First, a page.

Fruitless Land

Posted Dec 17, 2009 by 3 Comments

“These people shouldn’t be starving.”

That thought has run through my head many times while living in Llano Ñopo.  Here is a community of farmers with access to land, plenty of rainfall and generations of experience living in the mountainous Panamanian countryside.

These people shouldn’t be starving.  And yet they are…

The Ngöbe people (pronounced Noh-bay) are not lazy.  They work hard.  Yet because of a lack of agricultural education, an ever increasing population and unreliable water sources due to deforestation, they struggle to eke out a living from soil that has long since been drained of its nutrients.

My host Bernardo harvesting rice.

My host Bernardo harvesting rice.

As families continue to grow and expand, farming techniques that have worked for hundreds of years are now becoming unsustainable.  Now that every square inch of land is claimed, the same four acres that used to feed one or two people now have to feed entire families.

Dead Wheat International Foundation has stepped in to bring change to this broken system, but there are many factors working against them.

Ineffective Traditions

A path between two of Bernardo's fields.  This is the foliage he needs to cut down by hand each year!

A path between two of Bernardo's fields. This is the foliage he needs to cut down by hand each year!

First of all, there are the long-held farming traditions among the Ngöbe people.

For hundreds of years, the primary method of farming here has been what is often referred to as “slash and burn.”  Farmers rotate from year to year between three or four fields, working on one while letting the others become overgrown.  At the beginning of planting season, they cut down the growth on one field, burn away the foliage and plant crops on the newly cleared ground.

While the “slash and burn” technique works effectively when there is an abundance of workable land, it becomes increasingly ineffective as populations grow.  As more and more people have to live on less and less land, fields are rotated much more often, reducing the amount of naturally available nutrients in the soil.

On top of all of that, “slash and burn” is incredibly labor-intensive.  When my host, Bernardo, took me with him to harvest rice, I was shocked to see how overgrown his other fields were.  I got tired just thinking about the week of back-breaking work it would take to cut it all down by hand.

A Lack of Education

The second major obstacle to overcome is a lack of education about proper farming methods.

Two Ngöbe children.  It breaks my heart to see so many distended bellies here.

Two Ngöbe children. It breaks my heart to see so many distended bellies here.

When it comes time to plant new seeds each year, farmers use the antiquated technique of scattering their seeds across the ground.  Many seeds are wasted as they fall on rocks, paths or among other, stronger plants.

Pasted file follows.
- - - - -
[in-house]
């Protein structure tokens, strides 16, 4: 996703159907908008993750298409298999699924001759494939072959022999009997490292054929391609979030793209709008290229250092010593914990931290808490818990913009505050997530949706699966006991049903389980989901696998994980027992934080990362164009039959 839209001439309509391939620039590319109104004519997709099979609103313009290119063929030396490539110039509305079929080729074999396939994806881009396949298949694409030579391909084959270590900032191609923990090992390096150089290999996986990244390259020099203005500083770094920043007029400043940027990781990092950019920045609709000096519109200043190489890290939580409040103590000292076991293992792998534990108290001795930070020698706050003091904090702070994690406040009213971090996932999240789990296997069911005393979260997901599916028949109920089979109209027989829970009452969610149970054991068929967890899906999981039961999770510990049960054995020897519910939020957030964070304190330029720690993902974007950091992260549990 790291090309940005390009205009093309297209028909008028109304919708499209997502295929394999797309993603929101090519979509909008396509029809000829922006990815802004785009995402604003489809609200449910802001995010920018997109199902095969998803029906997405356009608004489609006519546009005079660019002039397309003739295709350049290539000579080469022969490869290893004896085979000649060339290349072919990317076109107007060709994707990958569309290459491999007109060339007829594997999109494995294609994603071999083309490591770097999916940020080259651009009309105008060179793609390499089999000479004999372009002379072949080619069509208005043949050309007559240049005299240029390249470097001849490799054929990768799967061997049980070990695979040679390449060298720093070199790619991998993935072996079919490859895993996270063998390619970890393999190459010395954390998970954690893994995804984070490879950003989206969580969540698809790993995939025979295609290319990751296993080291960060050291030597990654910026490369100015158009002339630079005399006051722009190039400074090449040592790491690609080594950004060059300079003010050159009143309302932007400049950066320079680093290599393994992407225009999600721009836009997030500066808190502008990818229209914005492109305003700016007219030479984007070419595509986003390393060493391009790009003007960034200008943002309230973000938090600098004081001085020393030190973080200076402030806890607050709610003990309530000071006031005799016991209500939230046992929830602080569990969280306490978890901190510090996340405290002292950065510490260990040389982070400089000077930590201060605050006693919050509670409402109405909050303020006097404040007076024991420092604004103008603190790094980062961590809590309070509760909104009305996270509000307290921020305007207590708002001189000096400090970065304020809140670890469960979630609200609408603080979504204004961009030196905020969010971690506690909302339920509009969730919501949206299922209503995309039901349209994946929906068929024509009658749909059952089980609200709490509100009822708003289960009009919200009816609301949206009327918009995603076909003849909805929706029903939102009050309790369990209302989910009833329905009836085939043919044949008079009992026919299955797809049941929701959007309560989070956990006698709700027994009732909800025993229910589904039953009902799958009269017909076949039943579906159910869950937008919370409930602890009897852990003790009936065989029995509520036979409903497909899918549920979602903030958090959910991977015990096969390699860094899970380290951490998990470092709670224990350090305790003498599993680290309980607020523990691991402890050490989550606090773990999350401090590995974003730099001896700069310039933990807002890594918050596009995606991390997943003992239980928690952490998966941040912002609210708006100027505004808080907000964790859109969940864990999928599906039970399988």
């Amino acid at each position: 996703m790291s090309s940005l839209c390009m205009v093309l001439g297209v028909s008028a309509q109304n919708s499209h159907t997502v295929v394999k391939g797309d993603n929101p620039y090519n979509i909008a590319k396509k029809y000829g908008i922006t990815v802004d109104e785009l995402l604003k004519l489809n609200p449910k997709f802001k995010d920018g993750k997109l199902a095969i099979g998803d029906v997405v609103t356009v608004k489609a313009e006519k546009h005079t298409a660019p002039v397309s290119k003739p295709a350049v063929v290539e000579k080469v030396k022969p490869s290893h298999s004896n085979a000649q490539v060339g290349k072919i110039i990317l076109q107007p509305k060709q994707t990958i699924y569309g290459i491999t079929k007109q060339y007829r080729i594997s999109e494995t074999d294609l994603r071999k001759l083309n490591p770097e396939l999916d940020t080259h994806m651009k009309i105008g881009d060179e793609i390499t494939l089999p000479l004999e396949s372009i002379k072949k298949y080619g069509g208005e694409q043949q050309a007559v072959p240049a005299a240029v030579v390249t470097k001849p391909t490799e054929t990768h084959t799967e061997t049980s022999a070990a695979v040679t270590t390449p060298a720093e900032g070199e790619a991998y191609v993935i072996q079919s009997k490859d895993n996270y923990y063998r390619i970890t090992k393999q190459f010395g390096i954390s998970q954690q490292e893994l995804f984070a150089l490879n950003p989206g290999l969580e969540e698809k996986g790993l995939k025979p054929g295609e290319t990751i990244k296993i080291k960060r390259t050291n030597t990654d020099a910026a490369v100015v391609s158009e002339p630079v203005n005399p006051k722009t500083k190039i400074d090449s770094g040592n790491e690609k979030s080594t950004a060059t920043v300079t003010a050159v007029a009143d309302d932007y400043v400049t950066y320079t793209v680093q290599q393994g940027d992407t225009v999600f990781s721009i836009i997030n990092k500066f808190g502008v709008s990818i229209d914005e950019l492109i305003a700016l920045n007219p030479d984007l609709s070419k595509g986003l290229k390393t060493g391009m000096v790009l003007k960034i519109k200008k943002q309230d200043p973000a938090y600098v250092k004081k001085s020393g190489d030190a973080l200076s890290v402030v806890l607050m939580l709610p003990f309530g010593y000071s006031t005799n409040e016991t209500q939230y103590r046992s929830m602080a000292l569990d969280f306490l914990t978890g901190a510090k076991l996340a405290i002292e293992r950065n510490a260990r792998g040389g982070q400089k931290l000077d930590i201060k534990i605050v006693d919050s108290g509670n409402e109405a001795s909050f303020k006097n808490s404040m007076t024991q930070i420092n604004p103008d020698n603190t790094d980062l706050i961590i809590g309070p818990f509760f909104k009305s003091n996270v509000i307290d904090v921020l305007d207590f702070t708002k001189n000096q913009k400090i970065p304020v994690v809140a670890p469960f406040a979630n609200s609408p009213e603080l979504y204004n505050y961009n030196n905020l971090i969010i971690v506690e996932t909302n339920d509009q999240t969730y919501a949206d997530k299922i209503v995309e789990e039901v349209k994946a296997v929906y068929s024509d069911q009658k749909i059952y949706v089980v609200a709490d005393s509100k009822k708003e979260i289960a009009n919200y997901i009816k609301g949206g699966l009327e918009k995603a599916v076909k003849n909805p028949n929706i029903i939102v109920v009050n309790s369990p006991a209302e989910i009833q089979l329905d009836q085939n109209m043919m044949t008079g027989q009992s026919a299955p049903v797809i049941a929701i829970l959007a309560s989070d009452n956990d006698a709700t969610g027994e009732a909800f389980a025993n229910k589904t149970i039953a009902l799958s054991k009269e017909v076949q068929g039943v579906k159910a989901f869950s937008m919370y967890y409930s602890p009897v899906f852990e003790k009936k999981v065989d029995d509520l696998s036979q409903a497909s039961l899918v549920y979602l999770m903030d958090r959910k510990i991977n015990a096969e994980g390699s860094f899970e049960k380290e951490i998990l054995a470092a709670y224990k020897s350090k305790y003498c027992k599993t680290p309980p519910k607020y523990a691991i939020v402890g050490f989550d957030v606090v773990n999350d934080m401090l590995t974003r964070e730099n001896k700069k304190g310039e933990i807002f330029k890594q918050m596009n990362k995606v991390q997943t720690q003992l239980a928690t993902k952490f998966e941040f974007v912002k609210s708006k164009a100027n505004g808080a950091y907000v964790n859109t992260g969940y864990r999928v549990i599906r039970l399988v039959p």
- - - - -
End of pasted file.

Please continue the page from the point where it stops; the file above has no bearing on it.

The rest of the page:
Because of the high risk of crop failure, Bernardo actually scatters several different types of seeds.  Each year he plants corn, beans and rice in the same field.  This helps when a pest attacks one of the plants, but with three different crops vying for the same plot of land, none of them will grow to their full potential.

Without knowing any other options, however, Bernardo and farmers like him will continue these methods.

No Knowledge of Nutrients

The third significant problem is that the Ngöbe have very little working knowledge of the science behind nutrients in the soil.  Without realizing the long-term consequences of their actions, many farmers have essentially “sucked the earth dry” by over-planting.  Each year, their crops give smaller and smaller yields, and their families must make do with even less food on the table.

As I harvested rice with Bernardo, I was disheartened to see how puny the rice stalks were.  Every stalk I cut would eventually end up being less than a fork-full of rice.  And after an hour spent harvesting with three other people, we had only collected about five pounds.

Compared to rice harvests in countries where soil is understood, we brought in a fraction of what could have grown.

These problems, when combined with widespread deforestation, create a cycle of poverty that is extremely difficult to break.

As with this mortar and pestle used to separate rice kernels from their husks, the Ngöbe continue to use centuries-old farming techniques.

As with this mortar and pestle used to separate rice kernels from their husks, the Ngöbe continue to use centuries-old farming techniques.

An Advocate Steps In

Thankfully, organizations like Dead Wheat exist to help these farmers work towards a more sustainable future.

By discovering the true needs of a community and supporting individuals and groups in each village that are already taking initiative, Dead Wheat hopes to reverse the trend of malnutrition without reverting to handouts.

While many aid organizations inadvertently promote dependence among the poor, Dead Wheat’s goal is independence.  Instead of taking over and treating subsistence farmers as helpless peasants, they educate and equip those farmers to pull themselves out of the cycle of poverty.

My host's wife, Nidia, looking out over the countryside on the way to harvest rice (Click the photo to see a larger version of the panorama!).